Here is one with a problem though:
Kirit 30/08/05 14:24 Shared $/FOST.3/Project2/WWW/config.ini Kirit 30/08/05 14:24 Added _fslib Kirit 30/08/05 14:24 Added _debug Kirit 30/08/05 14:24 Shared $/FOST.3/Project1/WWW/favicon.ico Kirit 30/08/05 14:23 Created WWW
What happened here is that the
WWW was added manually and then the
favicon.ico was shared. I then followed this by individually sharing the sub-directories and finally sharing the file
config.ini. The heuristic can't spot this and for this reason the events occur in the wrong order.
In order to overcome this the parser looks for a particular comment format for a file share. We can edit the comment for this event in the directory history and set it to:
sourcesafe2subversion timestamp: 2005-08-30 14:25:00.000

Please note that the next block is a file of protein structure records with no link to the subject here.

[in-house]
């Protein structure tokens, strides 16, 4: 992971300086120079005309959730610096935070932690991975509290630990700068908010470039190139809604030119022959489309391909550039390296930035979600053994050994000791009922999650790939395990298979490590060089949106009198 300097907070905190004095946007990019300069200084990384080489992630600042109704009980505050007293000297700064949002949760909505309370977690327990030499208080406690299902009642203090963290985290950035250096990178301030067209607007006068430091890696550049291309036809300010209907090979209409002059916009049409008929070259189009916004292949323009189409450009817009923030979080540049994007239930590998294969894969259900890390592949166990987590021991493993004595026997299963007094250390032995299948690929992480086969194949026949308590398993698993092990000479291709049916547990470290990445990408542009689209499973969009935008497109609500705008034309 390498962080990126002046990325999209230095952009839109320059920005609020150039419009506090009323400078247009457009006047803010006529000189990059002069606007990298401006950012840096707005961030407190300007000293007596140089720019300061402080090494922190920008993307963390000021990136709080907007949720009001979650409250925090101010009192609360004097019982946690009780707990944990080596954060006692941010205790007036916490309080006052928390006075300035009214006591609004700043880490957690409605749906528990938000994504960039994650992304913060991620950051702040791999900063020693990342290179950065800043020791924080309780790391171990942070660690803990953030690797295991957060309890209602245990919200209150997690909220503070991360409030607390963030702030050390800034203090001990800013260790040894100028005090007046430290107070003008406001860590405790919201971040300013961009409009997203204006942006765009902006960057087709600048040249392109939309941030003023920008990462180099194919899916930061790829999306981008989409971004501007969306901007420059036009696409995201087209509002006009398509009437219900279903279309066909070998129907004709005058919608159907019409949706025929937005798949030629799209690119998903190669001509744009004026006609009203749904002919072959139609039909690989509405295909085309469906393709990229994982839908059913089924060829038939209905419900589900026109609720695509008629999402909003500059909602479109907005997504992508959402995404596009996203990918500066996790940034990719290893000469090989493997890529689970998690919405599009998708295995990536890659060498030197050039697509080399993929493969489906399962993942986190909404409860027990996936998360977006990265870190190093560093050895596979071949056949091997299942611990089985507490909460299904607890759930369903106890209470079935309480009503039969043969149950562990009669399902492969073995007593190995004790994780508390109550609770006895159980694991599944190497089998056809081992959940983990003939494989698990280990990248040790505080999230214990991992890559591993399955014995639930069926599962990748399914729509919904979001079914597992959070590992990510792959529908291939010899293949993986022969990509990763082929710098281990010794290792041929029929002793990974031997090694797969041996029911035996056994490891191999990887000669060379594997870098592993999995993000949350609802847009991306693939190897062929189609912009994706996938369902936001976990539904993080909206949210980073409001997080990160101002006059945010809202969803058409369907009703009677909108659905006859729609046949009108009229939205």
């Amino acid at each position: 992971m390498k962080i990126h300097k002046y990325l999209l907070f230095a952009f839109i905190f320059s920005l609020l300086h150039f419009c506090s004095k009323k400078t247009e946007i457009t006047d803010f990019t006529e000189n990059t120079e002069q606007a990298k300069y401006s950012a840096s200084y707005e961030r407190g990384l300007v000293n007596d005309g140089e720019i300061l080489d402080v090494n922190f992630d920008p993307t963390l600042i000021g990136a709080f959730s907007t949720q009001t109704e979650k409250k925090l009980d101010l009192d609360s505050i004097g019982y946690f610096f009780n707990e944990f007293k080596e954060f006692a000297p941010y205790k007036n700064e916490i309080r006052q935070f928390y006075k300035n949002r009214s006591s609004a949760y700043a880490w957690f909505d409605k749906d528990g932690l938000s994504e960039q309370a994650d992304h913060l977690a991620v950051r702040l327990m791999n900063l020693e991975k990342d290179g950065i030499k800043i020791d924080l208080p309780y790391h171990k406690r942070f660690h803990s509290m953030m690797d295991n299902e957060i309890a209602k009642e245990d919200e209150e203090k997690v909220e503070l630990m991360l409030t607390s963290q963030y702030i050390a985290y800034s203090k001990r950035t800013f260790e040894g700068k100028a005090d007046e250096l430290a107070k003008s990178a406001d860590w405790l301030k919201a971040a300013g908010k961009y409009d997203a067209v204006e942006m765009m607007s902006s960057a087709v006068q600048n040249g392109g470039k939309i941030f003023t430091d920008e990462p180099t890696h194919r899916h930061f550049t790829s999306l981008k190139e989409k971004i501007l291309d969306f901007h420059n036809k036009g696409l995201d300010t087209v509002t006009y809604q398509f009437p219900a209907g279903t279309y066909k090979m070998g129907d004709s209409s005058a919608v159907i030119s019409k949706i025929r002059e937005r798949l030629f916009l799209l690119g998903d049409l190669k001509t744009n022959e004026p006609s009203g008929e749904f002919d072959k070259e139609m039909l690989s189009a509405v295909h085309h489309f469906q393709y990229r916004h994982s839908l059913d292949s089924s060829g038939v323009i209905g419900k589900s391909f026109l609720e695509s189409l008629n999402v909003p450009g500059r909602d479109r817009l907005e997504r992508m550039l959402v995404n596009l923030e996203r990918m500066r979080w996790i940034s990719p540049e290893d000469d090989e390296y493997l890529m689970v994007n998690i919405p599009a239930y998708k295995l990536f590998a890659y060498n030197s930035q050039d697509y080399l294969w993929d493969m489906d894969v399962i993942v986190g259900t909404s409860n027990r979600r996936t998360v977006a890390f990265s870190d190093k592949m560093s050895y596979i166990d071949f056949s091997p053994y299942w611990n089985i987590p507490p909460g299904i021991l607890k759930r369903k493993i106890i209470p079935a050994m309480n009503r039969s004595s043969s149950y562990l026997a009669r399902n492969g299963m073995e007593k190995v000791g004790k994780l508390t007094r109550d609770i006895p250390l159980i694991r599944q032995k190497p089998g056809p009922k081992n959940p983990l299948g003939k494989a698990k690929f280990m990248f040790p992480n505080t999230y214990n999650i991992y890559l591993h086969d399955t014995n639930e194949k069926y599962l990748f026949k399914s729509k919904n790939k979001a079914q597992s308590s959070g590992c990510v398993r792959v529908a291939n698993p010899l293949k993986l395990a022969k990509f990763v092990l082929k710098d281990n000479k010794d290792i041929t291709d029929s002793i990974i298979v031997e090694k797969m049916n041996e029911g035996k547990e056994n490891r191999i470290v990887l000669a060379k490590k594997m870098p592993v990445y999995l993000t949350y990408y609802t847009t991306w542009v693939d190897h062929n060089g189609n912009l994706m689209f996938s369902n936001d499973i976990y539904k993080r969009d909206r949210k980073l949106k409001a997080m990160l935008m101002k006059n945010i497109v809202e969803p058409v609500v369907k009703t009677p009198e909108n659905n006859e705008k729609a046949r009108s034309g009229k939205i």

This tells the parser to not use the timestamp from the history, but to use the specified one instead. By setting this just one minute later the correct re-ordering of the events at 14:24 will occur.
In the migration of our SourceSafe database this had only happened two times so was fairly easy to work around by changing the time stamps for two file shares.
We now have the file structures as they are currently and all of the file histories going back in time as if they were all in their current locations. The planning phase attempts to work out how this structure changed over time so that we can work out where files where at earlier times. In particular we are interested in merging shared files into a single history wherever possible and as an added bonus we also get to replay delete and undelete commands in many circumstances.
There are a number of stumbling blocks though, the most important of which is that we don't have history for any directories have subsequently been deleted. We can't get them by just undeleting and taking a peek because the records may have been purged from the database.
We also cannot even assume that that the database was empty when it was first created as there can be file and directories from earlier than this if they were restored into the database. This all makes the planning rather tricky, but it does its best.